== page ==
Prime Minister Modi’s visit to St Petersburg for the annual India-Russia Summit was in the backdrop of a pervasive impression in India that the bilateral relationship was on a downward curve.
Both leaders seemed to be consciously addressing this narrative. There was effusive cordiality –the Modi-trademark hug (though it was probably a first with President Putin), a hand-in-hand walk in a St Petersburg park and President Putin’s fulsome compliments to Mr Modi, at a public discussion, on his sagacity and strong leadership in defence of India’s sovereignty. There was a leisurely private dinner, followed by a tete a tete for over two hours.
The Joint Statement ticked all the boxes of the India-Russia engagement, with satisfactory formulations on terrorism, Afghanistan, our permanent membership of the UN Security Council and of export control regimes. There was a special focus on economic cooperation, with an interaction of Indian and Russian CEOs, as well as an interaction of PM Modi with 16 Governors (executive heads of regions) from across Russia to highlight economic opportunities in their regions. Agreements were signed for two additional units of the Kudankulam Nuclear Power Plant (to add to the two operating units and the two under construction).
More significant were the indications, from public statements and private briefings, that understandings had been reached on issues like Russian motivations in Afghanistan and its relations with Pakistan and China. These matters had been discussed in detail during two visits to Russia of NSA Ajit Doval. PM Modi specifically said in his press statement that he has had detailed discussions with President Putin and they share the same perspectives on Afghanistan, Middle East and the Asia Pacific.
In recent months, Russia (and President Putin himself) has been at pains to make the right public noises on Afghanistan, particularly stressing the importance of all stakeholders (specifically mentioning USA also in this category) to support the Afghan government in its efforts for security and national reconciliation.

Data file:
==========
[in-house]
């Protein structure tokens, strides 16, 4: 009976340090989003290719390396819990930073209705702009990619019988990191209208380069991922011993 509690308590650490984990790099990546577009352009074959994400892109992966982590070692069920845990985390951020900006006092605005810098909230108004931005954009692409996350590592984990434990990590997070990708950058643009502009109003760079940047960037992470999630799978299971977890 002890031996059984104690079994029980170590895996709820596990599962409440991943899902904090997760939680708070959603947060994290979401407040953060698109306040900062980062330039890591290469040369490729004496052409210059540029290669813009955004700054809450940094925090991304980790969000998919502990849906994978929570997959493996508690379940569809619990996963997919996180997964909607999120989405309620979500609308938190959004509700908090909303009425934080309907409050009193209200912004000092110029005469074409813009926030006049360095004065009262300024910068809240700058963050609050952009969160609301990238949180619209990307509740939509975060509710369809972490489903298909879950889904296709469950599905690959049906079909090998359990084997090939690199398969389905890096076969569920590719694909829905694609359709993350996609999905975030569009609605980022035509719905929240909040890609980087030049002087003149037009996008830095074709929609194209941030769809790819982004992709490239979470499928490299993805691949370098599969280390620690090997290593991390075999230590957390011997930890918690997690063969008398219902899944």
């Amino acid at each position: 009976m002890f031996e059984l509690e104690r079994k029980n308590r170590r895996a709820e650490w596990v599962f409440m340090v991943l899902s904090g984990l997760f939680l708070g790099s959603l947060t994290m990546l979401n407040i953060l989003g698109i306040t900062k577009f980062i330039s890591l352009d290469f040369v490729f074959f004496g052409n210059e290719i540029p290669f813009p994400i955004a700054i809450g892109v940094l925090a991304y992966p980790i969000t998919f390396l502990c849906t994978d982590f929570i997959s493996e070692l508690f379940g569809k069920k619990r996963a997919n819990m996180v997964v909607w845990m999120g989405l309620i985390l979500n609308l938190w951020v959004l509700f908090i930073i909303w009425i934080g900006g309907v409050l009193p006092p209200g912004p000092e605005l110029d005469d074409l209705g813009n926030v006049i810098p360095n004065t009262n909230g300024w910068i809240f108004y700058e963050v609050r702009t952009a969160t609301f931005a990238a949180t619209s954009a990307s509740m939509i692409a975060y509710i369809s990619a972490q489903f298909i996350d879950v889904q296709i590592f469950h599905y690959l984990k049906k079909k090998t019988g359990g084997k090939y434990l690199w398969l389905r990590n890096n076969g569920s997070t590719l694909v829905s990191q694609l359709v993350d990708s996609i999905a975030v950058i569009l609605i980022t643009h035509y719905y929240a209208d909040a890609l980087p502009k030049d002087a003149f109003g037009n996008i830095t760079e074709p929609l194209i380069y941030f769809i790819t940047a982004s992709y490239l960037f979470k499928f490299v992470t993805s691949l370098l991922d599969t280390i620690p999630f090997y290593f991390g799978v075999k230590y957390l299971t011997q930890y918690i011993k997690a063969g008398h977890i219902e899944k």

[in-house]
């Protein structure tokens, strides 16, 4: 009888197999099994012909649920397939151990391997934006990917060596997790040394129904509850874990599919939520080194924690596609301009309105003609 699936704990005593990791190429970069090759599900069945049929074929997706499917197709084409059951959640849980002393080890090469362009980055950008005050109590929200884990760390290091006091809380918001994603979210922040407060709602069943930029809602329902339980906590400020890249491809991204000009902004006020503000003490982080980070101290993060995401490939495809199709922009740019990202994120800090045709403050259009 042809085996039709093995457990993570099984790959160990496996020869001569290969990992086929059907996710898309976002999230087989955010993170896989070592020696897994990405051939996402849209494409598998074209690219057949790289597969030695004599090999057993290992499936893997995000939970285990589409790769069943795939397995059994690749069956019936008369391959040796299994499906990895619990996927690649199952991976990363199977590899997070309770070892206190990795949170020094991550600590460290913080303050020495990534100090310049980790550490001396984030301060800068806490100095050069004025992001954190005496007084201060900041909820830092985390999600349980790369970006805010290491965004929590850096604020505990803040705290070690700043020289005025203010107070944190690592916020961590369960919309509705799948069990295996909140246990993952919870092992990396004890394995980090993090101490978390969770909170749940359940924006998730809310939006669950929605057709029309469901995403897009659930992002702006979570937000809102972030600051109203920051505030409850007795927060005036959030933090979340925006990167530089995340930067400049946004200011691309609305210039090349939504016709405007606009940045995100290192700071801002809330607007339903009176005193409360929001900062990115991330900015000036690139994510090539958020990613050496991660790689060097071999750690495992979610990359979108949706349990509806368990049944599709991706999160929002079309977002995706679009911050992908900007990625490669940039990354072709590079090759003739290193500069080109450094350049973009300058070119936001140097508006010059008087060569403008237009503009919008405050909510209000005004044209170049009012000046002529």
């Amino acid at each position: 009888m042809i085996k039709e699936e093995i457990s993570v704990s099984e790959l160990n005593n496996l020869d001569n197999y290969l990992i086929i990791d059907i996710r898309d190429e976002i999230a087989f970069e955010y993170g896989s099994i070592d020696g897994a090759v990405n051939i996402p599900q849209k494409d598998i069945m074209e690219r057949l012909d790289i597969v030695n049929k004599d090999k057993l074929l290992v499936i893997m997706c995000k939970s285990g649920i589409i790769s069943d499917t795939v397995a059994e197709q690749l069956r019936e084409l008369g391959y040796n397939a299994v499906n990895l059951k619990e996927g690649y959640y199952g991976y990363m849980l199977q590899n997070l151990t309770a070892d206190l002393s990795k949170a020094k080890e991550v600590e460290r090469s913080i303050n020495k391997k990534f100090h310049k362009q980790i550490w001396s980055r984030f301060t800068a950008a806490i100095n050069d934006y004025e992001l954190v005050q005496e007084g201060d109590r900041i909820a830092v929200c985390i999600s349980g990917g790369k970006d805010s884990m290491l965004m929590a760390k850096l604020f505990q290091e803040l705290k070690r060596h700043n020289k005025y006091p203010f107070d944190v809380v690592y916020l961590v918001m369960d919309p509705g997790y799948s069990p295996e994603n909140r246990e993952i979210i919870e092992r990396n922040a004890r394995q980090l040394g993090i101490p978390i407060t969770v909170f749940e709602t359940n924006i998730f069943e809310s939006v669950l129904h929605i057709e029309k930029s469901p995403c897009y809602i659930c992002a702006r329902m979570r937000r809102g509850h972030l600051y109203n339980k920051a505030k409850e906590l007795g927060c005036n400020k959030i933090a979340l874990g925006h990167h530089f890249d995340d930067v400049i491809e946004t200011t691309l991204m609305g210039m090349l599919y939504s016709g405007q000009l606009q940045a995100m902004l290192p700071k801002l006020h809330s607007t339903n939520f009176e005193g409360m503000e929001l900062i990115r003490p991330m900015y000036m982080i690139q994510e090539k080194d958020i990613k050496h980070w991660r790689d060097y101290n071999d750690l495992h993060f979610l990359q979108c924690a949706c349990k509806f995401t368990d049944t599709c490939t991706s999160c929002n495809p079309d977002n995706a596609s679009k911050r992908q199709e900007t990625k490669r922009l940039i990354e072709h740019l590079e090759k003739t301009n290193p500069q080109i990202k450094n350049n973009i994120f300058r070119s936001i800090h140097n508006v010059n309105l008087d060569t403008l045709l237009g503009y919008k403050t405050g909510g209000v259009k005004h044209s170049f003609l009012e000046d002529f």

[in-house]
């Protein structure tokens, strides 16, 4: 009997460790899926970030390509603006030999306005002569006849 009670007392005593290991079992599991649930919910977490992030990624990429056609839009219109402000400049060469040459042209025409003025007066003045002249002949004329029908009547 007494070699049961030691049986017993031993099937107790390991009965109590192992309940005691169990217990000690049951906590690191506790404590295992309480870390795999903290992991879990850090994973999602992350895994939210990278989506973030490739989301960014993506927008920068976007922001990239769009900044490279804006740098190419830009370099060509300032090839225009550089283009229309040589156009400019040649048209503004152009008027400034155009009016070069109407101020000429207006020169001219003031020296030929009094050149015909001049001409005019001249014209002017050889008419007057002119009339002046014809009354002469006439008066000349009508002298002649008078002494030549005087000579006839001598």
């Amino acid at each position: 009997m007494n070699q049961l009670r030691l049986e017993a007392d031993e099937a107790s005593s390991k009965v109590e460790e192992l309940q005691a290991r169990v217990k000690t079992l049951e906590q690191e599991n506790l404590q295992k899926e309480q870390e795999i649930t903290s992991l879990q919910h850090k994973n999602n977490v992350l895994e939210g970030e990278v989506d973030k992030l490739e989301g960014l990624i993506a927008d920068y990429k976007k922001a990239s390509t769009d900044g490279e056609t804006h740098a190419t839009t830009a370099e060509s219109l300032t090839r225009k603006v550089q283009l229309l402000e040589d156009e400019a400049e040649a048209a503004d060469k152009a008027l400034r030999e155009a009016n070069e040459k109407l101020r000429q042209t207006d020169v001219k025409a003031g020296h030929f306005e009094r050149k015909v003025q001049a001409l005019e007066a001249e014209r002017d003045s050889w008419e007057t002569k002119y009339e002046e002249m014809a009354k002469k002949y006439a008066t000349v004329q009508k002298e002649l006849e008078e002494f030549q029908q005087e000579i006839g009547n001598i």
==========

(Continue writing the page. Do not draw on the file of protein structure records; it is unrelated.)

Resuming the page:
On Pakistan, the Russians are believed to have reconfirmed that no military supplies are contemplated. The Russian Foreign Ministry also responded swiftly to a remark by the Pakistan Foreign Office spokesperson welcoming President Putin’s reported offer (to Pakistan PM Sharif at the SCO Summit in Astana on June 8-9) to mediate between India and Pakistan. Denying the mediation effort, it asserted, “the differences between Islamabad and New Delhi must be settled through bilateral talks based on the 1972 Shimla Agreement and the 1999 Lahore Declaration”.
The India-Russia Inter-Governmental Commission on Military Technical Cooperation meeting, at the level of Defence Ministers (June 22-23), agreed on a roadmap for bilateral defence cooperation, identifying specific activities and cooperation in political and military dialogue, joint exercises, exchange of visits, military cooperation and training of military personnel.
Review of ongoing projects included the joint manufacture of the Russian Ka226 helicopters, manufacture of naval frigates and major refits of submarines with progressive technology transfer to India, and acquisition of the S-400 air defence system. The perennial issues of spares and engineering support for Russian defence platforms are being addressed by transfer of technology (ToT) for component manufacture and maintenance workshops in India. It was reported that 485 lines have been identified for ToT to support the Su-30MKI aircraft fleet. A high-level Science and Technology Commission met in Novosibirsk (with Indian Defence Minister and Russian Dy PM Rogozin as co-chairs) to discuss new projects of cooperation in cutting-edge technologies.
June 30, 2017